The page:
The Chinese may have a nationalistic reputation, but when asked to pick their ideal country, more than a third are looking to the U.S., according to a survey by advertising group WPP.Some of them are starting to see the hanzi (漢字) on the wall, though.
Around 35 percent of Chinese picked the U.S. as their ideal country today, more than any other country. However, 42 percent expected their own country will have taken the title in just 10 years, the survey found. It's a stark contrast to the results in the U.S. and Britain, where respondents mostly chose their own country as ideal, both now and a decade from now.
Chinese also view the U.S. as the world's most powerful nation, more so than most Americans, the survey found, with 80 percent of Chinese selecting it, compared with only 66 percent of Americans.
Only 12 percent of Chinese see their own country as the most powerful nation today, less than the 18 percent of Americans who view China that way, the survey said.Friedman of course, is the New York Times columnist who pines for the dictatorial powers of the Chinese government to direct social, political and economic policies to his liking:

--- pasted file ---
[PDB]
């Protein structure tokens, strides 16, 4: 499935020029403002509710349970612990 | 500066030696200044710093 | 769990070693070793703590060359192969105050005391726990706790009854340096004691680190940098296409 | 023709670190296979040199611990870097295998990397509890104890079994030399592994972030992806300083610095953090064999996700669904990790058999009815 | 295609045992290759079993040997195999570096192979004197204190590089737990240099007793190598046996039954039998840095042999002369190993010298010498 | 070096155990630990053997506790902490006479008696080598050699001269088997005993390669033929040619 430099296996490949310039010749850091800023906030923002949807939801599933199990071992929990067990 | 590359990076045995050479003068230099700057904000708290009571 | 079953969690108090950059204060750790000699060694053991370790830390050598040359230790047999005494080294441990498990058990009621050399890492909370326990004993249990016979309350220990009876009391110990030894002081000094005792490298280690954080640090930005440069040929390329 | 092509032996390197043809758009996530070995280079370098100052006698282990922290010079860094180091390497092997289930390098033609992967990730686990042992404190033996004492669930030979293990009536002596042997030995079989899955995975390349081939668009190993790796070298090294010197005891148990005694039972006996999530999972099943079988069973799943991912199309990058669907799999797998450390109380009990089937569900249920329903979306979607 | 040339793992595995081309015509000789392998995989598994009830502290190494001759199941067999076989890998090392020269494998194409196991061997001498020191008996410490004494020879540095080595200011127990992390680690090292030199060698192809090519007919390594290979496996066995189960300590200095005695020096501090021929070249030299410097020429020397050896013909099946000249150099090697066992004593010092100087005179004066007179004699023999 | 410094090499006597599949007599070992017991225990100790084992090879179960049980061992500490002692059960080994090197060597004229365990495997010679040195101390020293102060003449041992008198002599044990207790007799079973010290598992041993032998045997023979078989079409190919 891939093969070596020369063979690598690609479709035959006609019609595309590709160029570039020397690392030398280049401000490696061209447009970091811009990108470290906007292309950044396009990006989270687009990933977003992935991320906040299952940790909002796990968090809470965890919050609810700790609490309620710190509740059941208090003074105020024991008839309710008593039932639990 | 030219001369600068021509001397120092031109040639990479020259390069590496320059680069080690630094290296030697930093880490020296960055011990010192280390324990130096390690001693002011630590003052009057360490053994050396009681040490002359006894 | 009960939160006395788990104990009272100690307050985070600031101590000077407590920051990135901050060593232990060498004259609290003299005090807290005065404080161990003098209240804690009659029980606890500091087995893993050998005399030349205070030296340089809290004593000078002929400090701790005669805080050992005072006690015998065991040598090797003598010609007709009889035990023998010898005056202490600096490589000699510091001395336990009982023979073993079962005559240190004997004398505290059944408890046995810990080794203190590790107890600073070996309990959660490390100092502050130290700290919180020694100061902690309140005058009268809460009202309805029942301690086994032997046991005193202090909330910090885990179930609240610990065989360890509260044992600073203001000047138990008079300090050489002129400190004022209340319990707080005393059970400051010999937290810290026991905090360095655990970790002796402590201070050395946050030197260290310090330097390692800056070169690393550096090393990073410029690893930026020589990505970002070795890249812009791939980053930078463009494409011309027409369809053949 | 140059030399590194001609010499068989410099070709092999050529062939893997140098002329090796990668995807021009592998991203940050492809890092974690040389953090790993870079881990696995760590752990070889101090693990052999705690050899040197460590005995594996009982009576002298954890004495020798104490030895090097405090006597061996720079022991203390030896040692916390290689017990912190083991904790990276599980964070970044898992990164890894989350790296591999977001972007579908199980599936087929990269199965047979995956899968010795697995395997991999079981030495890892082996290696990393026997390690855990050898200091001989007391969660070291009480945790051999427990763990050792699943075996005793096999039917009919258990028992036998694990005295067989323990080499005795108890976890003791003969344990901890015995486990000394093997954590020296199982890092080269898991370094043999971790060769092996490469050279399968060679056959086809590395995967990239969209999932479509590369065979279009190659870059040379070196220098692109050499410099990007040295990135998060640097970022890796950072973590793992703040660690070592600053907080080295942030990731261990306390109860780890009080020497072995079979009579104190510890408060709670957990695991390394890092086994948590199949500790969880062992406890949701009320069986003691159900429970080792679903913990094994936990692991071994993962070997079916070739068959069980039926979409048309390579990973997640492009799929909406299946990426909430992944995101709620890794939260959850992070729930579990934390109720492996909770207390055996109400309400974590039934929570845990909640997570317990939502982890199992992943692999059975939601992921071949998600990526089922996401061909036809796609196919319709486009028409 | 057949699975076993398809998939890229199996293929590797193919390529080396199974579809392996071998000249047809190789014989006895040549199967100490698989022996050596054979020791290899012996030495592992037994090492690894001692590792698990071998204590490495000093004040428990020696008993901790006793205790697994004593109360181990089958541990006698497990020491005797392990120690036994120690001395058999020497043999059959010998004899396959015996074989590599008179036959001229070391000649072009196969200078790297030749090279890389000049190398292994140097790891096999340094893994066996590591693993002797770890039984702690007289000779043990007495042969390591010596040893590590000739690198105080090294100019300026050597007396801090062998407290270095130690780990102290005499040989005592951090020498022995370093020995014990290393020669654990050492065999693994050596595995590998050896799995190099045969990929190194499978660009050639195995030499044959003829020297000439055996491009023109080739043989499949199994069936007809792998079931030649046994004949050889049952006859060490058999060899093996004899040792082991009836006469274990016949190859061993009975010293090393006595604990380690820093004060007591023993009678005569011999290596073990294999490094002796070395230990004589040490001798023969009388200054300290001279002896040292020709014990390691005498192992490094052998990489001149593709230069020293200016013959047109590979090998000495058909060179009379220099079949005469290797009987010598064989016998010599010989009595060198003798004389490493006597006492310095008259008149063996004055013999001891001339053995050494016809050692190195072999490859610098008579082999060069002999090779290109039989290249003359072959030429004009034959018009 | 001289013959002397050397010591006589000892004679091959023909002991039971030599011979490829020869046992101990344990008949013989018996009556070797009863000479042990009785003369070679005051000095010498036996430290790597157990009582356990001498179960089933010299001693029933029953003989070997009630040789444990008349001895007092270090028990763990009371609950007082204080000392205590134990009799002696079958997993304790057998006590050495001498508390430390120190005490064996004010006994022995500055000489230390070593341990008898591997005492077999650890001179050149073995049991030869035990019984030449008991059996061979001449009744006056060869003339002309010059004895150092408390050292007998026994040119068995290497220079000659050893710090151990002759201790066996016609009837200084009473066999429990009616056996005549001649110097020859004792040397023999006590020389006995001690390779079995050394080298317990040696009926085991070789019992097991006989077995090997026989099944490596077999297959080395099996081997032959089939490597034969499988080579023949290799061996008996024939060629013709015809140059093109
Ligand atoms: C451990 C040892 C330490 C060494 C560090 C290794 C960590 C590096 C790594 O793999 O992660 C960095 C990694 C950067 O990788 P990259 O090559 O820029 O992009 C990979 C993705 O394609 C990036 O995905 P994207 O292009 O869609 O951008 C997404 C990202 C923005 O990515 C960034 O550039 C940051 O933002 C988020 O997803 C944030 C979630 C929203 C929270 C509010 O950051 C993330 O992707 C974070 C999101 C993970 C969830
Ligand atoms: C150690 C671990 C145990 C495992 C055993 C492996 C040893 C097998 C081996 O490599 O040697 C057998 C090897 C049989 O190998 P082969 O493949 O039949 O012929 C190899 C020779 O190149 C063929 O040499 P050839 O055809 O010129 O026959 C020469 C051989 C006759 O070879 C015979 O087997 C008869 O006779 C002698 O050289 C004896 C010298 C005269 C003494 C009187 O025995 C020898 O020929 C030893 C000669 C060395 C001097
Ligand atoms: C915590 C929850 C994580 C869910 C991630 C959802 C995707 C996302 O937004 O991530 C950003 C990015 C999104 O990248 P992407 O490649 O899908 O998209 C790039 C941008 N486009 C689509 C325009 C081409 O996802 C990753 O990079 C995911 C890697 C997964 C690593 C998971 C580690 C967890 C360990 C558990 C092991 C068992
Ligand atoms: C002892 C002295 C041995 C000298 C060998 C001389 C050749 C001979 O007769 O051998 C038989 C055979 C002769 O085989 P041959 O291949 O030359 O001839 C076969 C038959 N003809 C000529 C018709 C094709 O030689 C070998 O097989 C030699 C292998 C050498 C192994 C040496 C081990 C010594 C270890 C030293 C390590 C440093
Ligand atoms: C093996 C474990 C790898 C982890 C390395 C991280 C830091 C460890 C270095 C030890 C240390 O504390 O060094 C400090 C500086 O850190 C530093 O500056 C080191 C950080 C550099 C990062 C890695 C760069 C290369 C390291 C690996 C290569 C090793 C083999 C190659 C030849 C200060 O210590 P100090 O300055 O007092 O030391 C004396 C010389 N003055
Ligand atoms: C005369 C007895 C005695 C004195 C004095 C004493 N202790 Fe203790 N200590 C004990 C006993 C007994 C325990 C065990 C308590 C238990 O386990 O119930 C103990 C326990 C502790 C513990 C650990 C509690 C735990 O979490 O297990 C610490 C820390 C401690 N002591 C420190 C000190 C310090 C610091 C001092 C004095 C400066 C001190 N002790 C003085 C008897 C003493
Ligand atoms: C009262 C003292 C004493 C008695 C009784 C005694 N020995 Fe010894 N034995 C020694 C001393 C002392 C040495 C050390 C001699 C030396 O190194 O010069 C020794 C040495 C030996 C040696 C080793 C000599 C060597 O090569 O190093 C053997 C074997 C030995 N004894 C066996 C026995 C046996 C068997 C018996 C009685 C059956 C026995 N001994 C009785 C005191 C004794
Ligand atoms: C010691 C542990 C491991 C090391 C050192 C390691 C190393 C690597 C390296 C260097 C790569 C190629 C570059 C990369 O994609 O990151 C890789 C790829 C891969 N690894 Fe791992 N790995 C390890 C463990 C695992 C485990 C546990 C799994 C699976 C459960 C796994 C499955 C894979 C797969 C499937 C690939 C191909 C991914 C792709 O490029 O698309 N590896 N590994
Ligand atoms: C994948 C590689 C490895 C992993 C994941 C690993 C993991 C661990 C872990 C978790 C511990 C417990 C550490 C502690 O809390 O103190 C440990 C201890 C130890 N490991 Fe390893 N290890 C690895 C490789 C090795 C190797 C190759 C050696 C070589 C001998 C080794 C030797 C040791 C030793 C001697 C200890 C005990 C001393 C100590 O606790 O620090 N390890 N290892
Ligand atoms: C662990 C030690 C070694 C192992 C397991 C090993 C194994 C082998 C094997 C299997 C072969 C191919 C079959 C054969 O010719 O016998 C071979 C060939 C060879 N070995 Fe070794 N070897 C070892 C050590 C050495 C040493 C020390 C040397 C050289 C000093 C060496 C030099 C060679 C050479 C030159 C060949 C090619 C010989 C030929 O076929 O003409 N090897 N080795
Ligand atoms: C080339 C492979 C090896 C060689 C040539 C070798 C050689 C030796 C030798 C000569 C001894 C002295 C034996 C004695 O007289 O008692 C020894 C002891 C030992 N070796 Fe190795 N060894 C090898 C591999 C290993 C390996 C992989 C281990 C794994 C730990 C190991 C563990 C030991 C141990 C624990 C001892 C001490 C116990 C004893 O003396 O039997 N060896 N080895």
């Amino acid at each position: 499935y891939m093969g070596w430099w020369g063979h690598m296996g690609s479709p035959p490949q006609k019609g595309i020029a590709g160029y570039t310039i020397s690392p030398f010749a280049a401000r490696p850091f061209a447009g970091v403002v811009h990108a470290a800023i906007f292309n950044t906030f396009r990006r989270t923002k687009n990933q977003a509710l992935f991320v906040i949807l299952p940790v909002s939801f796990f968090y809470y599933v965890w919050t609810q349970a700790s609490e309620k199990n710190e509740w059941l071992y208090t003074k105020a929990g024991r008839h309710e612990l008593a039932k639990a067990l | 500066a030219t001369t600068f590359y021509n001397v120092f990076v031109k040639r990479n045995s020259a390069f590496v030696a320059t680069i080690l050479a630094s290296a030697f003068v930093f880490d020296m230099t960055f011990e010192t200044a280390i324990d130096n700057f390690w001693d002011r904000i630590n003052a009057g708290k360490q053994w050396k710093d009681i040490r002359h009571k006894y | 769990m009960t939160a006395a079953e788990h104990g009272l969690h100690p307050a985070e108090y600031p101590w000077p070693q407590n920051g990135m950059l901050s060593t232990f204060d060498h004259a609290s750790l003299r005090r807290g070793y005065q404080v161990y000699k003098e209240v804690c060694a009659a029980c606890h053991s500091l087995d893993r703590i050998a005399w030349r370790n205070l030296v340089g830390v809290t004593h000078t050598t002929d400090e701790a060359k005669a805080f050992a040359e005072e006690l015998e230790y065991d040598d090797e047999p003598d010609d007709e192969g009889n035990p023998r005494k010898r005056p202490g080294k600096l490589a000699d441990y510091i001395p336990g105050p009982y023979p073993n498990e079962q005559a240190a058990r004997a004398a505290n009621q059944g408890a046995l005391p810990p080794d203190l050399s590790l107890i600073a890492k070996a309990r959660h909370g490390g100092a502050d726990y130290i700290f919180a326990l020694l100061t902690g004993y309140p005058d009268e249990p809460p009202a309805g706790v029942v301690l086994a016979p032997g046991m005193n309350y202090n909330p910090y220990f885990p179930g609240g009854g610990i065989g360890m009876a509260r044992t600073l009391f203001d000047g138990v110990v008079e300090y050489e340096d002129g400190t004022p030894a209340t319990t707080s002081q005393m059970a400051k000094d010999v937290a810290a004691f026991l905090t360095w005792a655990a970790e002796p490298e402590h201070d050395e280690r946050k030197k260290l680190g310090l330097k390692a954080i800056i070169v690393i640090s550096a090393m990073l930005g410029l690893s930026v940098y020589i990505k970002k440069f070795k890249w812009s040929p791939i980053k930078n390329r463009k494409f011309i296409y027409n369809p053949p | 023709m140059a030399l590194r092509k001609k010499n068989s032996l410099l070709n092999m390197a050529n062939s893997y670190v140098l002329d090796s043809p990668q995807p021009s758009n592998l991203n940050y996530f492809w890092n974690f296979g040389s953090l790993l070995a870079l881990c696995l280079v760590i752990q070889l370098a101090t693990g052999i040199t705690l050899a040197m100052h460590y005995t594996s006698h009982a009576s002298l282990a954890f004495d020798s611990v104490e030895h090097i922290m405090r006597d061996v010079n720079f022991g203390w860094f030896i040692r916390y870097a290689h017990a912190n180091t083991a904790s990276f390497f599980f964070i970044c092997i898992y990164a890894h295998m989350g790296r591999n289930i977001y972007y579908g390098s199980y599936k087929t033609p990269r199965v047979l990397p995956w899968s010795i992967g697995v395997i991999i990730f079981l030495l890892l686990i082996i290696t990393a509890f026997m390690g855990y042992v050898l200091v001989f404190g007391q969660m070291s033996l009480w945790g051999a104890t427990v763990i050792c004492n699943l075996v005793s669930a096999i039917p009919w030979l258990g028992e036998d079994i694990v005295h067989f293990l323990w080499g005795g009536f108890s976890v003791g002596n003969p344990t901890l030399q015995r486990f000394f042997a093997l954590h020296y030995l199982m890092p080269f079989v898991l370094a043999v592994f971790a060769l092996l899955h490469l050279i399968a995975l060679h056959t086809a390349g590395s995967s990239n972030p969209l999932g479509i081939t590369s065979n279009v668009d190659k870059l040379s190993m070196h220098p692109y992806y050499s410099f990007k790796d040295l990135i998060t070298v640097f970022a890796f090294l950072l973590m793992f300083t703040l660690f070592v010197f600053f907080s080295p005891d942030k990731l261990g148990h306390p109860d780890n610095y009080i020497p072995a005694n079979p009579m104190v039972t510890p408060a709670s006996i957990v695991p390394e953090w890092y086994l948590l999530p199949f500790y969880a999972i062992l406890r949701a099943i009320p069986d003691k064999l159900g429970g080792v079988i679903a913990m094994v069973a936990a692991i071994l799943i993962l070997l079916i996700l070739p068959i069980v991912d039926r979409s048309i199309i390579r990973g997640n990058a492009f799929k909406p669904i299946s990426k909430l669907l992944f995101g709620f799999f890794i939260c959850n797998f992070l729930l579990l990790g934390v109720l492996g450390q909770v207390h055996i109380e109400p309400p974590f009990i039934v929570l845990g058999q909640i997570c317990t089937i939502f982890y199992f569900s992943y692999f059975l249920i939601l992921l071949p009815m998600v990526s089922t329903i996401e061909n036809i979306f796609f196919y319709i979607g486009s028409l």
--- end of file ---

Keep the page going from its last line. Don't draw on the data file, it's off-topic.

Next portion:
But Chinese are also expecting this power differential to change, with 44 percent expecting their own country will become the most powerful within a decade, in line with the 45 percent of Chinese who expect the U.S. will remain the most powerful, the survey found.
If we know anything about America's worst successful columnist, it's that he won't rest until he's flogged a terrible idea again and again and again. The latest, care of Jonah Goldberg, was Friedman's authoritarian envy on Meet the Press over the weekend:And the Hollywood celebrity to exchange? There are so many too choose from. I'm open to suggestions. Sean Penn seems like an obvious choice, but perhaps a better deal can be struck with Venezuela. Alex Baldwin? Matt Damon? Barbara Streisand? All three Dixie Chicks? That sounds like a good deal.
Well, David, it's been decimated. It's been decimated by everything from the gerrymandering of political districts to cable television to an Internet where I can create a digital lynch mob against you from the left or right if I don't like where you're going, to the fact that money and politics is so out of control—really our Congress is a forum for legalized bribery. You know, that's really what, what it's come down to. So I don't—I, I—I'm worried about this, it's why I have fantasized—don't get me wrong—but that what if we could just be China for a day? I mean, just, just, just one day. You know, I mean, where we could actually, you know, authorize the right solutions, and I do think there is a sense of that, on, on everything from the economy to environment. I don't want to be China for a second, OK, I want my democracy to work with the same authority, focus and stick-to-itiveness. But right now we have a system that can only produce suboptimal solutions.